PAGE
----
It has been a very long process. I had been thinking about it for almost one year before really doing it. Before moving, I was working with great people in Rome and it was not easy to part ways with them. I was fortunate enough to have my girlfriend and my family supporting me with the decision and they helped me in dealing with stuff back in Italy while I was moving here. And now that my girlfriend has also moved to Berlin, I can finally say that the process of moving is over.
As an expat, how much do you feel at home in Berlin?
After the first week I forgot I was a stranger in the City. In Berlin almost every one is an expat, or comes from somewhere else in Germany, and this makes you feel like you actually belong here. The fact that it is such a cosmopolitan city means also that almost everywhere you go, from the huge malls to the small grocery shop, you’ll find people who speak English. And as I said my girlfriend is here with me so I have a place I can really call home.
What do you do in your spare time? Any new activities you have recently picked up?
I play the drums with a colleague of mine in a band called The White Volcano. We rehearse twice a week and we are working on our first EP! Since I’ve moved I’ve more spare time than before. It is mostly due to the efficiency of the public transportation network and to the fact that it only takes a 15 minutes bicycle ride to get to the office. So almost all the time I used to spend commuting to work back in Rome has become spare time here in Berlin.
I also often spend time in parks during Sundays, especially because almost all shops are closed. It is a great way to relax and prepare yourself for the next week of work. And you get to know lots of great musicians and eat a lot of good street food! But one of the best activities so far is attending to Stand Up Comedies. It goes without saying that all the comedians perform in English.
After a year, what still surprises you about Berlin?
I’m still surprised by how everything really works here. From small things like people waiting in line outside of shops and restaurants, to bigger thinks that help improve the quality of life (like public transportation, bike lanes and green spaces).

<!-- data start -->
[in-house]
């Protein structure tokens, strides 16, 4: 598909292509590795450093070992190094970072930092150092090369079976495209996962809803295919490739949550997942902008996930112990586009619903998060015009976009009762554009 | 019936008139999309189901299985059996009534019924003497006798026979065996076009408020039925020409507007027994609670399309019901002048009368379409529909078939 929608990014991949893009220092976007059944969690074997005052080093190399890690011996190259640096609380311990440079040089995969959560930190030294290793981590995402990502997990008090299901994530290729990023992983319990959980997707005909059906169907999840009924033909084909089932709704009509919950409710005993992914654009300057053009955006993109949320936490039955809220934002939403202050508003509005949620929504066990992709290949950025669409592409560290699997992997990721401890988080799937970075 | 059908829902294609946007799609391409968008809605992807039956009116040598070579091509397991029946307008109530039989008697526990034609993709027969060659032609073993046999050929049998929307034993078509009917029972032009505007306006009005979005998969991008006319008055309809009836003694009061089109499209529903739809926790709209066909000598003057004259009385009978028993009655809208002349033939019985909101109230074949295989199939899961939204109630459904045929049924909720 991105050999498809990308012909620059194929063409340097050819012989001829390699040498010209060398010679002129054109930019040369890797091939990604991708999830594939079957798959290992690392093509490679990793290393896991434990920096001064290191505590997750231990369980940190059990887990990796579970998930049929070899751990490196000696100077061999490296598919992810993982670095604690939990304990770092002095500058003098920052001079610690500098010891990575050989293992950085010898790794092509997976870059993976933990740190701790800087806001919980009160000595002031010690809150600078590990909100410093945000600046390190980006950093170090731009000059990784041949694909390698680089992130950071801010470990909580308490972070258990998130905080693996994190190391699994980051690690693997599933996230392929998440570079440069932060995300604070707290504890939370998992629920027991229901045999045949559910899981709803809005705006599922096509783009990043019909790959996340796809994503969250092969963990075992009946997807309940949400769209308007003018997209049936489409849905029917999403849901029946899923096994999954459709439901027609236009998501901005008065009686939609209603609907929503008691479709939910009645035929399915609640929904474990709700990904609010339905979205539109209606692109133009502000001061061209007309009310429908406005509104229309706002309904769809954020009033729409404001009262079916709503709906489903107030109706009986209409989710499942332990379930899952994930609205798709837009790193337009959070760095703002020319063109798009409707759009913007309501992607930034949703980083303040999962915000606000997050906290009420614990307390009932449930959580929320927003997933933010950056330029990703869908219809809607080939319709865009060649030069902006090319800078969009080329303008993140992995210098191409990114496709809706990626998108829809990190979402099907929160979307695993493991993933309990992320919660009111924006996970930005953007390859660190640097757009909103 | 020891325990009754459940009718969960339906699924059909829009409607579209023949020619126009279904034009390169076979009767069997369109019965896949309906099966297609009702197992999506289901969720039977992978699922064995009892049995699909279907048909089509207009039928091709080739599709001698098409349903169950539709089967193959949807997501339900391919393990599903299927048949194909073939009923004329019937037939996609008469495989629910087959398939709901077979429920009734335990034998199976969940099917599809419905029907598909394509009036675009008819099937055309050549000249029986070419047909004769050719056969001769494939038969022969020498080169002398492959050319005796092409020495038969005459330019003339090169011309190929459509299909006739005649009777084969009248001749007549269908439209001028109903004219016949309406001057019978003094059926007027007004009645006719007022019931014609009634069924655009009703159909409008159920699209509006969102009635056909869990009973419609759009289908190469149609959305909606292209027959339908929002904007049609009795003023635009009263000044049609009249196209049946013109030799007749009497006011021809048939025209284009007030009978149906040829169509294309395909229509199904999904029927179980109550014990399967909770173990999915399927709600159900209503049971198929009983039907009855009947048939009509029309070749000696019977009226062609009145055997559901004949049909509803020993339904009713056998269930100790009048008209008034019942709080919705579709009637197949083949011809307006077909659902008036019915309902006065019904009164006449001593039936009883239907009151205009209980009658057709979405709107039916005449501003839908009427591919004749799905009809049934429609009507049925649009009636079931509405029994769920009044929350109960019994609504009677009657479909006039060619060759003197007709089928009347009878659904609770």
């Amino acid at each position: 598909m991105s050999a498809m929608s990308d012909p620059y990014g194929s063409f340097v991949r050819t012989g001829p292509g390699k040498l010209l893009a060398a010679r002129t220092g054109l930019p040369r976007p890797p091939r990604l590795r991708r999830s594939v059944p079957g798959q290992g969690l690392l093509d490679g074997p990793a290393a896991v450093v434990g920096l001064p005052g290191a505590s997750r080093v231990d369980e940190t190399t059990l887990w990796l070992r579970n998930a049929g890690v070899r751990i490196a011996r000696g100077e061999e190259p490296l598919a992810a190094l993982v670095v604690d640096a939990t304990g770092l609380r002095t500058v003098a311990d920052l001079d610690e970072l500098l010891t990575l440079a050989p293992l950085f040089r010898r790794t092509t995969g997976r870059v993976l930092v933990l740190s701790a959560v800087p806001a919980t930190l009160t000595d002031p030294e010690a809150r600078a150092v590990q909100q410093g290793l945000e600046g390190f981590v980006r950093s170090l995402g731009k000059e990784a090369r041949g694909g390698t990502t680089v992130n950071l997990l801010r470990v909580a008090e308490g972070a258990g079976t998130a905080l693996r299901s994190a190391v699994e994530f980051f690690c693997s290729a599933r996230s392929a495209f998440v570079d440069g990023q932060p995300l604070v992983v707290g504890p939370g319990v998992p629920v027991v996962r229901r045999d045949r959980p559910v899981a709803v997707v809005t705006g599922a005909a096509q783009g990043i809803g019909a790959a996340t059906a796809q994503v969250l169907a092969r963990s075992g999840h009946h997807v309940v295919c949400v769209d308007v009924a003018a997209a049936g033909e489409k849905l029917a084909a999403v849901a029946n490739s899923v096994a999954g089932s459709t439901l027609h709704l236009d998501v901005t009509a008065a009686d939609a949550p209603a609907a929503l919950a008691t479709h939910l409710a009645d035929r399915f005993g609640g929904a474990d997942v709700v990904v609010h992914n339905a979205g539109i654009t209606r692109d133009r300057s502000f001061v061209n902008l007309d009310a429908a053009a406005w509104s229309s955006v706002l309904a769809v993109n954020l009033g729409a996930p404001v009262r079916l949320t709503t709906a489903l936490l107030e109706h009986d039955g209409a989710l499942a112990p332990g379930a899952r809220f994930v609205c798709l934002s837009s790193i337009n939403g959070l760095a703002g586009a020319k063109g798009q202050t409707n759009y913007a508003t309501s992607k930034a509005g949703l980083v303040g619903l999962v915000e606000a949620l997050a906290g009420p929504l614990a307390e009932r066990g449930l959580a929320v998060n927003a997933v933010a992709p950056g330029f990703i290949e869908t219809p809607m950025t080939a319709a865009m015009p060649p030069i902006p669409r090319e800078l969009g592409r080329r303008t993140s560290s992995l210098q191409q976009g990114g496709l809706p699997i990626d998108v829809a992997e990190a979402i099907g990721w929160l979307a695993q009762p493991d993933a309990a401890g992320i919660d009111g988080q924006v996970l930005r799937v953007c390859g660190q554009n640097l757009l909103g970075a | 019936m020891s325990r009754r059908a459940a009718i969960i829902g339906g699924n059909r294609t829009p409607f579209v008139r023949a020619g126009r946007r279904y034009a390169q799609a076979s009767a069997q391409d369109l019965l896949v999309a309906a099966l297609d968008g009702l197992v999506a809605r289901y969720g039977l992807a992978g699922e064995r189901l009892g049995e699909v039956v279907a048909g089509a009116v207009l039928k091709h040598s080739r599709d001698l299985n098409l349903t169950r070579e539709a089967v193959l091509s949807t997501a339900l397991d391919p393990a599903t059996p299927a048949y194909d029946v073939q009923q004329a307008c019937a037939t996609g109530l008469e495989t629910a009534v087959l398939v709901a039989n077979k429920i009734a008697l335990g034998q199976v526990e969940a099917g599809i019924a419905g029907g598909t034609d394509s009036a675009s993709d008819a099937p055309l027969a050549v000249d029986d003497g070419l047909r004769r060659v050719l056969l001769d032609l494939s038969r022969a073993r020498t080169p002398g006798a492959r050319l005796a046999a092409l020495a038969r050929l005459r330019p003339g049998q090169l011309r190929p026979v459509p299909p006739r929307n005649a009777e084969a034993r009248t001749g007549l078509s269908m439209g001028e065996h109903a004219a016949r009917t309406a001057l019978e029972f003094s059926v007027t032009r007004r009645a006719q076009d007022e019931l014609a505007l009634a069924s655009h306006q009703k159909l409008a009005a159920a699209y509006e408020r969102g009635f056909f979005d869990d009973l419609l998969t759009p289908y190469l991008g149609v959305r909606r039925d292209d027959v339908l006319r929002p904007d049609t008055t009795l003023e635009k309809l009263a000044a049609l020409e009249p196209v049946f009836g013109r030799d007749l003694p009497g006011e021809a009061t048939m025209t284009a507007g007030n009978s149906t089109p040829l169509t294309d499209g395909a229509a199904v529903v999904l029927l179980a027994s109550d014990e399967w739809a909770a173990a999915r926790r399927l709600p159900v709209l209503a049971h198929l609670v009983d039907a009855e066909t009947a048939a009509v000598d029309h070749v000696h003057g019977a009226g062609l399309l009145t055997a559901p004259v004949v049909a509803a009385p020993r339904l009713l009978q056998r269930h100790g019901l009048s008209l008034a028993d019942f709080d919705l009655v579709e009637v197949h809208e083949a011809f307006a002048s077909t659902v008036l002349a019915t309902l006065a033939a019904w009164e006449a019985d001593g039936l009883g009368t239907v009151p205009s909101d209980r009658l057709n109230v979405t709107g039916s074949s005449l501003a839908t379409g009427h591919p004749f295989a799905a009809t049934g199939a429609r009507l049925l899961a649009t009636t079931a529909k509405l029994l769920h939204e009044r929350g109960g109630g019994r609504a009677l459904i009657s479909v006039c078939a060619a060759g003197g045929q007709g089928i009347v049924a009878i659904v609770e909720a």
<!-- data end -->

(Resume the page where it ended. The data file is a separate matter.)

But I’m also surprised by some really odd behaviors, like people standing still in front of an elevator or a tram door trying to get in before you can get out, or people pushing you to get out of the metro instead of asking you to move. But it is all stuff you get used to pretty quickly.
Are you learning the impossible German?
Unfortunately I haven’t taken a single lesson yet. As I said, almost everyone in the City speaks English and at work English is the mandatory language. If you wanna catch a movie at the Cinema, you’ll certainly find the original English version.
That said, I think that if you really want to blend in you should learn German. I’ll soon start an evening German course and I hope to be able to have casual conversations by the end of the year.
What tips of advice would you give to someone who’s moving to Berlin?
Start looking for a flat before you move here. The demand is so high that you’ll have to “compete” against tens of people for the same apartment. I was lucky with my own flat but it took two months of research and viewing to finally get it. So get on it as soon as you can, ’cause your life will be a lot easier here once you have the accommodation figured out.
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A big thanks to Giuseppe for his time and for having answered to our questions!